Healthy feet for a healthy life!

This is what my day sounds like sometimes: 'What do you think of my new running shoes?', 'That feels amazing, I've been wearing heels all day!', and 'Do you think there is any hope for my bunions?'

This is just the tip of the ice berg... Deep down we all know we need to be looking after our feet, but we don't always know how or what is best for them? Perhaps it is those $300 podiatrist prescribed runners or perhaps it is spending more time in bare-feet. The reality is everybody has different requirements, and I'm not interested in getting into the debate on what footwear is best (unless you ask, and I'll happily give you my point of view based off your current situation...). But what I am interested in is providing a fantastic Pilates experience for our clients, and a massive part of that is getting our feet as healthy as possible.

 

What are healthy feet? Or perhaps a different question is why should we care about our feet?

Our feet are a major part of our sensory system, alongside of our eyes, skin, and jaw. So if we are spending a large amount of our day in shoes and socks, we don't give our sensory system the chance to experience the varied information it actually thrives on, such as different textures, pressures and temperatures. Each provides specific information up into the brain to create a certain reaction - the more variety we experience, the healthier the variety of reactions we have.

Healthy feet are also supple feet, with joints that are well supported by the connective tissues surrounding them - think muscles, tendons, ligaments and fascia. It's common knowledge that we have 25% of our bones just in our feet! The beauty of our feet having so many bones and joints is to disperse the force when we contact the ground in preparation for springing us onto our next step. They also to help us grip and move safely through our environment. Often when we wear footwear that is deemed tight or stiff, we restrict the joints' ability to move, impacting on the natural flow of movement from those joints. Added to this, the padding associated with footwear often dulls the force with which we strike the ground. The result? We end up relying too much on the footwear padding, striking the ground with a hard heel or flat foot. This reverberates force up our legs and into our torso rather than letting the foot naturally shock absorb most of the force as it spring loads us into our next step. The lack of use of our feet adequately means that the joints in our feet get stiff, so those few times we are in bare-feet it is so foreign to us that it feels uncomfortable!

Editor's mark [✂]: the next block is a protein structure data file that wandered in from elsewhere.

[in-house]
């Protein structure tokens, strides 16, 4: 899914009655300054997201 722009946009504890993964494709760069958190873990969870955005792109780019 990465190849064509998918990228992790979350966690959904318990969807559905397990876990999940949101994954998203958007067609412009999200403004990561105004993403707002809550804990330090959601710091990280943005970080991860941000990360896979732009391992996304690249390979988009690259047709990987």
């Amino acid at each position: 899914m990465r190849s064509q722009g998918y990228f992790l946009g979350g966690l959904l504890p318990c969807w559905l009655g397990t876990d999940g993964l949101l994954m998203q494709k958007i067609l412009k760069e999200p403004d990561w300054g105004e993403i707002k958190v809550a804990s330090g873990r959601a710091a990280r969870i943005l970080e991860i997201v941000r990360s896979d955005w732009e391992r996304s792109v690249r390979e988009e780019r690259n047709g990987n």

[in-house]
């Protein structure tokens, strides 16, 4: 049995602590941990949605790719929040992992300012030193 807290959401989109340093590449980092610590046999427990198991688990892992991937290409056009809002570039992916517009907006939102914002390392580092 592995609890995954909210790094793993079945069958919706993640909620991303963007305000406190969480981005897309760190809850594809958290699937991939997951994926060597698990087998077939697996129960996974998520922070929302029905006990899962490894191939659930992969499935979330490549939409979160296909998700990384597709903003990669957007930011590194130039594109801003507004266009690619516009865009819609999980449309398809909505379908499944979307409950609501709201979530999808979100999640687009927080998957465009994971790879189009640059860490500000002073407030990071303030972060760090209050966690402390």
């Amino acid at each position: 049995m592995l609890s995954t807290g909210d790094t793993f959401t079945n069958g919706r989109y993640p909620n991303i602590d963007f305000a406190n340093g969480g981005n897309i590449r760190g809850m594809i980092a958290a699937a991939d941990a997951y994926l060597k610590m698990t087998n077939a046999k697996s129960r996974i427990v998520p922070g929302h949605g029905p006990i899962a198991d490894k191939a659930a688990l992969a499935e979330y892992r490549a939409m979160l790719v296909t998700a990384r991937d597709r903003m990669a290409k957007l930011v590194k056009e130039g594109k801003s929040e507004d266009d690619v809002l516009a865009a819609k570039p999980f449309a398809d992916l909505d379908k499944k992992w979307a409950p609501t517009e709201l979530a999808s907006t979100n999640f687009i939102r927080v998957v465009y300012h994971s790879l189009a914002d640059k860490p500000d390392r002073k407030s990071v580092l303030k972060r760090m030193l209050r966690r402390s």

Bomechanics Movementality Functional Neurology Pilates Melbourne

Viscous circle right?.... Well the good news is I would love to give you some of my go-to exercises for restoring first mobility and then strength back into your feet. 

Step one - feel your feet! 

Grab a spiky ball and roll it all around your foot - under, over, the sides, between your toes... the whole thing! Before you do your second side, just walk on the spot for a few minutes and see if you feel any different. 

 

Bomechanics Movementality Functional Neurology Pilates Melbourne

Step two - a great foot massage...

Next is to stand on that spiky ball. Initially just put as much pressure as you feel comfortable under your toes, under your arch, and under your heel. Bonus points: while standing on the ball, bend your knee forward over your toes a few times to stretch your calf muscles, and a few times circling the knee from one side of your foot the the other. This extra bit help to mobilise your ankle joint, thus helping your knees and hips! 

If it feels okay, you can upgrade to a small and/or harder ball to do the same thing. 

 

Bomechanics Movementality Functional Neurology Pilates Melbourne

Step three - get hands on.

Finally, it's time to get your fingers into it! Your goal is to try and slide your fingers between your toes, right up until the base of your finger meets the base of your toe! Try this one toe at a time, and then try two, then three, and eventually you should be able to hold all of your toes. 

Once you are in, then it's about moving your toe joints by moving your fingers (and toes) in big circles while keep your heel bone still. After a few circles, try to use your toes to squeeze onto your fingers imagining your toes like scissors trying to cut off your finger for 5-10 seconds, then move in a few more circles. 

Following this routine, and condensing it down to a streamlined 3-5 minute routine every day will do fantastic things for your feet, and hopefully also help with your knees, hips, and even your back!